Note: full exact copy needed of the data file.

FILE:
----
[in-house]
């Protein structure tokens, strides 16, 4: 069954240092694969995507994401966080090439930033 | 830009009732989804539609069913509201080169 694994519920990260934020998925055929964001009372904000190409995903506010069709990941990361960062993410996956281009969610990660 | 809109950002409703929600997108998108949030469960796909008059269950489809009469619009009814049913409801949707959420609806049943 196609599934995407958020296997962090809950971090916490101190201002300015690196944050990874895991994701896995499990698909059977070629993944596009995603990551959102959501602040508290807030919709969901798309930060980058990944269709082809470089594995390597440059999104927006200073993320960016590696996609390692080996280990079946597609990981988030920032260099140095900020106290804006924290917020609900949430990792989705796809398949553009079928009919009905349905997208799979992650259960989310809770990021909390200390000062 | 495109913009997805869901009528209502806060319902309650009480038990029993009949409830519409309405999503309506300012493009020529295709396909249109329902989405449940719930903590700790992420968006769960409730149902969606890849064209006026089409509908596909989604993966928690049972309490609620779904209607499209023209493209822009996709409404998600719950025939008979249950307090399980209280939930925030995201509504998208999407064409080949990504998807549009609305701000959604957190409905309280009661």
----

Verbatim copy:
[in-house]
């Protein structure tokens, strides 16, 4: 069954240092694969995507994401966080090439930033 | 830009009732989804539609069913509201080169 694994519920990260934020998925055929964001009372904000190409995903506010069709990941990361960062993410996956281009969610990660 | 809109950002409703929600997108998108949030469960796909008059269950489809009469619009009814049913409801949707959420609806049943 196609599934995407958020296997962090809950971090916490101190201002300015690196944050990874895991994701896995499990698909059977070629993944596009995603990551959102959501602040508290807030919709969901798309930060980058990944269709082809470089594995390597440059999104927006200073993320960016590696996609390692080996280990079946597609990981988030920032260099140095900020106290804006924290917020609900949430990792989705796809398949553009079928009919009905349905997208799979992650259960989310809770990021909390200390000062 | 495109913009997805869901009528209502806060319902309650009480038990029993009949409830519409309405999503309506300012493009020529295709396909249109329902989405449940719930903590700790992420968006769960409730149902969606890849064209006026089409509908596909989604993966928690049972309490609620779904209607499209023209493209822009996709409404998600719950025939008979249950307090399980209280939930925030995201509504998208999407064409080949990504998807549009609305701000959604957190409905309280009661």